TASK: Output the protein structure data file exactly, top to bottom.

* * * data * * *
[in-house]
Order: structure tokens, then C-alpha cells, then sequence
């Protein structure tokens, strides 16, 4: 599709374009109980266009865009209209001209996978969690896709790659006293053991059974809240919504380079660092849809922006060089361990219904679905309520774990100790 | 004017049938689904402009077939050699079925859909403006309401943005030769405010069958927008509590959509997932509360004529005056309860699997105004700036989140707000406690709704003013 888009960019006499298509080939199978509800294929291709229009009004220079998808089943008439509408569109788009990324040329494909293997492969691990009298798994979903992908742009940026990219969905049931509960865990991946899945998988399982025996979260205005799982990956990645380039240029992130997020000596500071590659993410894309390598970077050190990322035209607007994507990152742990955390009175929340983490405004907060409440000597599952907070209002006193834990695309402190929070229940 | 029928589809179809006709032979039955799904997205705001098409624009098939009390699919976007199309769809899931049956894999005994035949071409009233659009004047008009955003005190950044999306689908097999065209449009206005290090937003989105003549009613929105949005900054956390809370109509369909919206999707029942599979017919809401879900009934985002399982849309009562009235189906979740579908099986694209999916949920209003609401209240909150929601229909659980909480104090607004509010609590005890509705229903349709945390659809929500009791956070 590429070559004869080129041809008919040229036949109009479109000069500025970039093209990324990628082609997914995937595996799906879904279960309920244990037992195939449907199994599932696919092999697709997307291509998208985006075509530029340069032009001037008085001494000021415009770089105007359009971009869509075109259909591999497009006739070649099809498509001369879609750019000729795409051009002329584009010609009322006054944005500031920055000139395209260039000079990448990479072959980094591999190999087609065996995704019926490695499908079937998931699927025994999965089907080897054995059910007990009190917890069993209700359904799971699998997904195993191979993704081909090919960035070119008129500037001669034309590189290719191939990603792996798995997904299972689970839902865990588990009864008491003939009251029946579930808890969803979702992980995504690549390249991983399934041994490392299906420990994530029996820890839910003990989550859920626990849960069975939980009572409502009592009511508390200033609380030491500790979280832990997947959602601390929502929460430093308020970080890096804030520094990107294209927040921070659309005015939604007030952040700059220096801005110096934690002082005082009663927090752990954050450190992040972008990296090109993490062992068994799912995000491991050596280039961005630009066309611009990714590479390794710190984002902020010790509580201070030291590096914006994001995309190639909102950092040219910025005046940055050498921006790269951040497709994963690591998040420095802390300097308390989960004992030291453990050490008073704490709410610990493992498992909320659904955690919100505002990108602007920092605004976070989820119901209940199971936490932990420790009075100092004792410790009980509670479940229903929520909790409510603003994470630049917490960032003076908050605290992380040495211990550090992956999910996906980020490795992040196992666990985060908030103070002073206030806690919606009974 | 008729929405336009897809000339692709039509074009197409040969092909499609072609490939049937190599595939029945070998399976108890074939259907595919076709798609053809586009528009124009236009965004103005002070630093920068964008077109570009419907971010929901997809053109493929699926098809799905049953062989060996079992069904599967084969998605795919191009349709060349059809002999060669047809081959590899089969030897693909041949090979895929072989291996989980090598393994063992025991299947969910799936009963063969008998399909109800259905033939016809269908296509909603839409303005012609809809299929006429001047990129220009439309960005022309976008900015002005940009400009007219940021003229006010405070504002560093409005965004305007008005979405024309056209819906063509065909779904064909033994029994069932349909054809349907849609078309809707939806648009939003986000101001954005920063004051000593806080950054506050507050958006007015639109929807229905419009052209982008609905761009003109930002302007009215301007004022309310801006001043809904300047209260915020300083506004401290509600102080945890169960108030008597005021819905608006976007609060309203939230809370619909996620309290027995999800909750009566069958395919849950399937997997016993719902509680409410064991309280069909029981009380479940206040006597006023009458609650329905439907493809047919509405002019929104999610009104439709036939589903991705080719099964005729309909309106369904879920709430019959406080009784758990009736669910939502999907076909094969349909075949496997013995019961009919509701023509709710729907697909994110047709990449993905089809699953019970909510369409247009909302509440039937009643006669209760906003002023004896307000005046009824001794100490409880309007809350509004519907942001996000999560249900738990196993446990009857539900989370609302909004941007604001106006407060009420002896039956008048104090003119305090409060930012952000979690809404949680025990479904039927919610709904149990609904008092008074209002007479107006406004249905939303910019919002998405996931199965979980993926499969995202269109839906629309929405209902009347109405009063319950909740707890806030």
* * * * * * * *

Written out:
[in-house]
Order: structure tokens, then C-alpha cells, then sequence
């Protein structure tokens, strides 16, 4: 599709374009109980266009865009209209001209996978969690896709790659006293053991059974809240919504380079660092849809922006060089361990219904679905309520774990100790 | 004017049938689904402009077939050699079925859909403006309401943005030769405010069958927008509590959509997932509360004529005056309860699997105004700036989140707000406690709704003013 888009960019006499298509080939199978509800294929291709229009009004220079998808089943008439509408569109788009990324040329494909293997492969691990009298798994979903992908742009940026990219969905049931509960865990991946899945998988399982025996979260205005799982990956990645380039240029992130997020000596500071590659993410894309390598970077050190990322035209607007994507990152742990955390009175929340983490405004907060409440000597599952907070209002006193834990695309402190929070229940 | 029928589809179809006709032979039955799904997205705001098409624009098939009390699919976007199309769809899931049956894999005994035949071409009233659009004047008009955003005190950044999306689908097999065209449009206005290090937003989105003549009613929105949005900054956390809370109509369909919206999707029942599979017919809401879900009934985002399982849309009562009235189906979740579908099986694209999916949920209003609401209240909150929601229909659980909480104090607004509010609590005890509705229903349709945390659809929500009791956070 590429070559004869080129041809008919040229036949109009479109000069500025970039093209990324990628082609997914995937595996799906879904279960309920244990037992195939449907199994599932696919092999697709997307291509998208985006075509530029340069032009001037008085001494000021415009770089105007359009971009869509075109259909591999497009006739070649099809498509001369879609750019000729795409051009002329584009010609009322006054944005500031920055000139395209260039000079990448990479072959980094591999190999087609065996995704019926490695499908079937998931699927025994999965089907080897054995059910007990009190917890069993209700359904799971699998997904195993191979993704081909090919960035070119008129500037001669034309590189290719191939990603792996798995997904299972689970839902865990588990009864008491003939009251029946579930808890969803979702992980995504690549390249991983399934041994490392299906420990994530029996820890839910003990989550859920626990849960069975939980009572409502009592009511508390200033609380030491500790979280832990997947959602601390929502929460430093308020970080890096804030520094990107294209927040921070659309005015939604007030952040700059220096801005110096934690002082005082009663927090752990954050450190992040972008990296090109993490062992068994799912995000491991050596280039961005630009066309611009990714590479390794710190984002902020010790509580201070030291590096914006994001995309190639909102950092040219910025005046940055050498921006790269951040497709994963690591998040420095802390300097308390989960004992030291453990050490008073704490709410610990493992498992909320659904955690919100505002990108602007920092605004976070989820119901209940199971936490932990420790009075100092004792410790009980509670479940229903929520909790409510603003994470630049917490960032003076908050605290992380040495211990550090992956999910996906980020490795992040196992666990985060908030103070002073206030806690919606009974 | 008729929405336009897809000339692709039509074009197409040969092909499609072609490939049937190599595939029945070998399976108890074939259907595919076709798609053809586009528009124009236009965004103005002070630093920068964008077109570009419907971010929901997809053109493929699926098809799905049953062989060996079992069904599967084969998605795919191009349709060349059809002999060669047809081959590899089969030897693909041949090979895929072989291996989980090598393994063992025991299947969910799936009963063969008998399909109800259905033939016809269908296509909603839409303005012609809809299929006429001047990129220009439309960005022309976008900015002005940009400009007219940021003229006010405070504002560093409005965004305007008005979405024309056209819906063509065909779904064909033994029994069932349909054809349907849609078309809707939806648009939003986000101001954005920063004051000593806080950054506050507050958006007015639109929807229905419009052209982008609905761009003109930002302007009215301007004022309310801006001043809904300047209260915020300083506004401290509600102080945890169960108030008597005021819905608006976007609060309203939230809370619909996620309290027995999800909750009566069958395919849950399937997997016993719902509680409410064991309280069909029981009380479940206040006597006023009458609650329905439907493809047919509405002019929104999610009104439709036939589903991705080719099964005729309909309106369904879920709430019959406080009784758990009736669910939502999907076909094969349909075949496997013995019961009919509701023509709710729907697909994110047709990449993905089809699953019970909510369409247009909302509440039937009643006669209760906003002023004896307000005046009824001794100490409880309007809350509004519907942001996000999560249900738990196993446990009857539900989370609302909004941007604001106006407060009420002896039956008048104090003119305090409060930012952000979690809404949680025990479904039927919610709904149990609904008092008074209002007479107006406004249905939303910019919002998405996931199965979980993926499969995202269109839906629309929405209902009347109405009063319950909740707890806030």